From marinating to different ways to cook it – welcome to tofu 101
Although tofu has been around for thousands of years, many people don’t discover it until they’ve replaced meat in their diet. Like seitan and tempeh, tofu is seen as an obscure vegan ingredient.
If you’re unsure how to cook tofu, what it’s made from or whether it’s healthy, we’ve created the ultimate beginner’s guide to this versatile vegan staple.
What is tofu made from?
Tofu is made from processed soybean curd. After the soya milk has been curdled, the curds are pressed into a solid block. When cooled and solidified, it forms a block of tofu.
It originated in China around 2,000 years ago and is a popular cooking staple worldwide thanks to its ability to absorb flavours and its soft, spongy texture.
You can find both firm and silken tofu in supermarkets in the UK, both of which have different qualities for cooking and baking.
Is tofu healthy?
Tofu is a nutrient-rich food that contains several vitamins and minerals and is a great source of plant-based protein. It’s low in calories and fat too.
There is a common misconception that tofu (and other soya foods) are unsafe to eat because they contain phytoestrogens which can activate estrogen receptors and behave in a similar way to estrogen.
However, studies show that soya consumption does not lead to health complications. It’s perfectly safe to eat tofu and soya products and they make a great addition to a plant-based diet.
100g of tofu provides:
- 8.1g protein
- 4.2g fat
- 0.5g saturated fat
- 0.7g carbohydrate
Silken vs Firm Tofu
When it comes to cooking with tofu, the type you choose makes all the difference. You’ll see two types of tofu in the supermarkets, firm and silken, both of which have different consistencies.
Firm or extra-firm has less water in it, while silken tofu is more water-dense.
How to cook firm tofu
If you’re looking for a high-protein, healthy meat alternative in your cooking, firm tofu is the one you want.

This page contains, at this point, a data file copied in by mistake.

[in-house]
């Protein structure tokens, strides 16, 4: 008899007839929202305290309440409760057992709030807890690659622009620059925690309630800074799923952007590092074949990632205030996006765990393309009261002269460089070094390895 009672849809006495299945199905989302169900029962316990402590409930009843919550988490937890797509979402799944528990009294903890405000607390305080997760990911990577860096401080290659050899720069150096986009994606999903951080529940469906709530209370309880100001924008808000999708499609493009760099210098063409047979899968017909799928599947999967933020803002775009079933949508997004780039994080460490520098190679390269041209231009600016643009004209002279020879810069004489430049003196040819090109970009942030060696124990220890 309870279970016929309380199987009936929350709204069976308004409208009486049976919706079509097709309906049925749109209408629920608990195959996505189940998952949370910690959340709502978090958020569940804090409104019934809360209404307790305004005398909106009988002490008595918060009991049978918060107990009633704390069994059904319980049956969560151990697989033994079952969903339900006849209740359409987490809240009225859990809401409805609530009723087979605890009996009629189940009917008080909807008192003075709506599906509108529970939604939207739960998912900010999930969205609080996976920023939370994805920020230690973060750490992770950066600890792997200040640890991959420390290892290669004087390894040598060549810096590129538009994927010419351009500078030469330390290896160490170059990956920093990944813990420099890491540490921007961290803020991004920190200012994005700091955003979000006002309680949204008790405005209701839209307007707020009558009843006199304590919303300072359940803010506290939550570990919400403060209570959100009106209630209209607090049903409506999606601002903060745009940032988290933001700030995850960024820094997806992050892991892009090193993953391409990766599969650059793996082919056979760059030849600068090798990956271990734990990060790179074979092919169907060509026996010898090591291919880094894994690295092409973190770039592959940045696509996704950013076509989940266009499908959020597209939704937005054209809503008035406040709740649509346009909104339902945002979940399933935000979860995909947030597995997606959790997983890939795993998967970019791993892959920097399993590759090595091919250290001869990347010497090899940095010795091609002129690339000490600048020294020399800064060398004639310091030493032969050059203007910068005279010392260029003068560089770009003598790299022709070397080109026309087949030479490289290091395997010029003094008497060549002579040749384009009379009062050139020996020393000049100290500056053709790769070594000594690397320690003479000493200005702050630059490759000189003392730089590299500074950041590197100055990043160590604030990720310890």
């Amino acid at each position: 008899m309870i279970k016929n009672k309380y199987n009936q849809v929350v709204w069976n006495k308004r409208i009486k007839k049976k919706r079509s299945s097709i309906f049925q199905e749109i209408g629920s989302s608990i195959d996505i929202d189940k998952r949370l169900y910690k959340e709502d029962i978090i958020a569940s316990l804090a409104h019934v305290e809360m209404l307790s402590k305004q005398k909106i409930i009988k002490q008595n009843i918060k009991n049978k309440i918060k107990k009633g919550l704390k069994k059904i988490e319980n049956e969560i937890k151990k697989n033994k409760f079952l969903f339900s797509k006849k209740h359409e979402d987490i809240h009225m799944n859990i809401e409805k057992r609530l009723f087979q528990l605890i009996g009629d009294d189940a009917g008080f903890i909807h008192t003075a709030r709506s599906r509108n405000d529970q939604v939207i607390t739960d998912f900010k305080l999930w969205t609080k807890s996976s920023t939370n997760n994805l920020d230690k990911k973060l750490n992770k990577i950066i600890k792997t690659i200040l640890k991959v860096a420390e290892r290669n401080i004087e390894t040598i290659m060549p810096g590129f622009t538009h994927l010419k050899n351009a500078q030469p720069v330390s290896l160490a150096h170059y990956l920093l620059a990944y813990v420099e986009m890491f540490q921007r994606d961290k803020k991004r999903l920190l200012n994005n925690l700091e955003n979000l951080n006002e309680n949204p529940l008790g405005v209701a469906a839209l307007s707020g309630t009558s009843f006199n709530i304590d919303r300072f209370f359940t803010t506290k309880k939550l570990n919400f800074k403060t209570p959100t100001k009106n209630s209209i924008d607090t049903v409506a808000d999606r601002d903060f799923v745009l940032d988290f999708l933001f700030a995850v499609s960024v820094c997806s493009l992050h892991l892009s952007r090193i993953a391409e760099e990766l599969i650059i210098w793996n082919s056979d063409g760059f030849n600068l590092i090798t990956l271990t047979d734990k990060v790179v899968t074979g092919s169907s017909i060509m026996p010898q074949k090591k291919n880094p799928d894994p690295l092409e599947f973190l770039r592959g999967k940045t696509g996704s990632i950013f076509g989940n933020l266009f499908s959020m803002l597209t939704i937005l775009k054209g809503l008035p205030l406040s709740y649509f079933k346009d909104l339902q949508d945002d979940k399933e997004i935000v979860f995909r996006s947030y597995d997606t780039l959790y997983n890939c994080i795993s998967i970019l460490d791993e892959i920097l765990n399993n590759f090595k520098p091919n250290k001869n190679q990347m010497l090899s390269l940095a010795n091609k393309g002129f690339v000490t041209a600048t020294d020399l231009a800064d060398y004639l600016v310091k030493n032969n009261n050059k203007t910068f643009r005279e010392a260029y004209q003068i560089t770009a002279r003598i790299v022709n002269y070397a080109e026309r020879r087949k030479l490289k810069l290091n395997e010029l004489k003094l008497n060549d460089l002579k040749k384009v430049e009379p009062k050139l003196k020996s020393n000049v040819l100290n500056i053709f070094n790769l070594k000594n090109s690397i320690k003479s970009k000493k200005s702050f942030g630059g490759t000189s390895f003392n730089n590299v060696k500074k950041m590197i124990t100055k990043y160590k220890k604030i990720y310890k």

- Press and drain tofu to get any moisture out (you can usually skip this for extra-firm tofu).
- Freeze it (optional) – When you freeze tofu before using it, you’ll end up with an extra-firm texture that absorbs flavour even better.
- Marinate before cooking – The spongy texture means it absorbs flavour well and the longer you leave it, the better. Use these marinade recipes as a starting point.
- Pan-fry – If you’re making a quick dish like a stir fry or curry, you can cook tofu in a frying pan or wok. Coat it in cornflour before cooking to make a crispy batter.
- Bake – When you want to achieve a deliciously crispy, meat-like texture, bake marinated tofu in the oven on a high heat for about 20 minutes. This is ideal for salads and Buddha bowls, as well as noodle dishes and burritos. Try this baked marinaded tofu.
- Grill or BBQ – Yes, grilled tofu is a thing! Chop the block of tofu into cubes or slices, add the marinade and grill for 10-15 minutes, turning it often. This method is great for skewers.
- Air fry – You can also get the best crispy tofu by air frying it. Toss your marinated tofu in the air fryer for 10 minutes and you’ll be amazed!
How to cook silken tofu
Silken tofu is more water-dense and will crumble when handled. This is why it’s more suitable for mousse, tiramisu, yoghurts and mayonnaise as well as replacing eggs in baking.
- Scramble – Recreate scrambled eggs by mashing tofu in a pan with a fork (this also works with firm tofu). Here’s a tofu scramble recipe to try.
- Blend – Thanks to its soft texture, silken tofu is perfect for a fluffy mousse or egg-free mayo. Try this raspberry chocolate mousse and this tofu mayo.
- Add to soups – When you want to thicken a soup and add extra protein, silken tofu is a go-to cupboard staple. Try this cream of broccoli soup.
- Make sauces – You can make the creamiest pasta sauces thanks to silken tofu. Try this easy recipe.
Feeling inspired now you know how to cook with tofu? Here are even more tasty recipes to experiment with this plant-powered staple.